Spokeswoman says its still a crime, compares it to shoplifting.
Many of us are well aware of illegal video streaming sites that allow you to watch new movie releases on-demand.
Obviously it’s illegal to upload and make content available, but what’s sort of murky is whether or not it’s illegal to simply watch it.
According to MPAA spokeswoman Elizabeth Kaltman it is, though oddly equates it with physical theft.
“Nobody who isn’t a criminal would walk into Blockbuster or Wal-Mart or Best Buy, wherever they’re selling or renting DVDs, take it off the shelf, put it under their arm and not pay for it,” she told the Chicago Sun-Times. “For a generation that has grown up with the Internet … there is a perception that because it is there, it’s available and it’s free, I can take it.”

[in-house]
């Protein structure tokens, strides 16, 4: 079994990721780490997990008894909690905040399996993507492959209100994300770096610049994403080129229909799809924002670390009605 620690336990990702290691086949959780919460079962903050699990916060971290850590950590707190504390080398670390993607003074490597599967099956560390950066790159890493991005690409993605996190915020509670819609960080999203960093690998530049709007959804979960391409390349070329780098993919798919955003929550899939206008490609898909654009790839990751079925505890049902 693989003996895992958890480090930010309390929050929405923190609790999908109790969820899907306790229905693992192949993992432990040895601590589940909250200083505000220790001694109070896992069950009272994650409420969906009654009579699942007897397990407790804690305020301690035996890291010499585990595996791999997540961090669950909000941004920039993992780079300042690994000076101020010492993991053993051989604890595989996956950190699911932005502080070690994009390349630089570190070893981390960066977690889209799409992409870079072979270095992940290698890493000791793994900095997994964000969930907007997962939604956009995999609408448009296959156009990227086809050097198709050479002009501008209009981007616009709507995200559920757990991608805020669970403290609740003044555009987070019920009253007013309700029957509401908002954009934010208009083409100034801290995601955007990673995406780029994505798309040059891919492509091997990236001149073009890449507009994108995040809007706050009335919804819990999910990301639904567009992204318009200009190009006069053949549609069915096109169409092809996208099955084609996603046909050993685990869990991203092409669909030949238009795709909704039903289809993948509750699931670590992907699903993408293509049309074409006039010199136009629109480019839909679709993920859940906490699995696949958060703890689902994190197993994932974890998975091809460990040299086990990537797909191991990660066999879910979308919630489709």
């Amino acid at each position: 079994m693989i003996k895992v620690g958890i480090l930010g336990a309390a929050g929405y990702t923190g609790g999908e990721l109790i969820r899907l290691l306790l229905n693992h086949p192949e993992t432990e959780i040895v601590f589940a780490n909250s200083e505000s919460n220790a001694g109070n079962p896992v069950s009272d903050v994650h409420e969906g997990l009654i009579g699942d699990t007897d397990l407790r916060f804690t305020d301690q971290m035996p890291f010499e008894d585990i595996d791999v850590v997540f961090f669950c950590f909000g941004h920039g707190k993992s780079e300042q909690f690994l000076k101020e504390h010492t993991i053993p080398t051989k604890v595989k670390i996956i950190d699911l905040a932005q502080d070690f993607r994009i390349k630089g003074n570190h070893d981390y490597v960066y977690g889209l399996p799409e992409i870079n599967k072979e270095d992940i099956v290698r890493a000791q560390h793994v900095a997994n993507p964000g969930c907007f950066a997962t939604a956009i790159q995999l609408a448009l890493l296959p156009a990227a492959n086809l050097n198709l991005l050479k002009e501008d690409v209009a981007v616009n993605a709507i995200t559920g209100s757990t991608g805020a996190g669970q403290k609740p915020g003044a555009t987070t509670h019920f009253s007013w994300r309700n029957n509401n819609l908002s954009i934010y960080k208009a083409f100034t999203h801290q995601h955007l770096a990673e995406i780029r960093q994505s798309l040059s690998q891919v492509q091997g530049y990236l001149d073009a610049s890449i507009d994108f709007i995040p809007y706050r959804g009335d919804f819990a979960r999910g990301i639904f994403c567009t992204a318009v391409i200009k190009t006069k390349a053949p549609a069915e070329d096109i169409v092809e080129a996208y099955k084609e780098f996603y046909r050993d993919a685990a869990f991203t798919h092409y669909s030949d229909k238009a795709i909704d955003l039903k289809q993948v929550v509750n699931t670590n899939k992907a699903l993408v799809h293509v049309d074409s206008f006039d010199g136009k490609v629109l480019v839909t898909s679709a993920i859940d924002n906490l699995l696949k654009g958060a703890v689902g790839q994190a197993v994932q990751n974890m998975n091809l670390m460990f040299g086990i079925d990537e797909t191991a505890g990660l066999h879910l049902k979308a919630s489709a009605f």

Copyright attorney Steve Englund said while individuals whom post copyrighted material online without permission are indeed committing a crime, those watching that material may not necessarily be guilty of anything.
“It is a little more complicated question whether it is illegal to watch it when someone else has put it online,” he said.
Mickie Piatt, law professor and interim director of the Intellectual Property Law program at Chicago-Kent College of Law, said there are “some criminal penalties, but those have not been used as much.”
Perhaps it’s learned a lesson from the RIAA, that targeting consumers of your product never turns out well.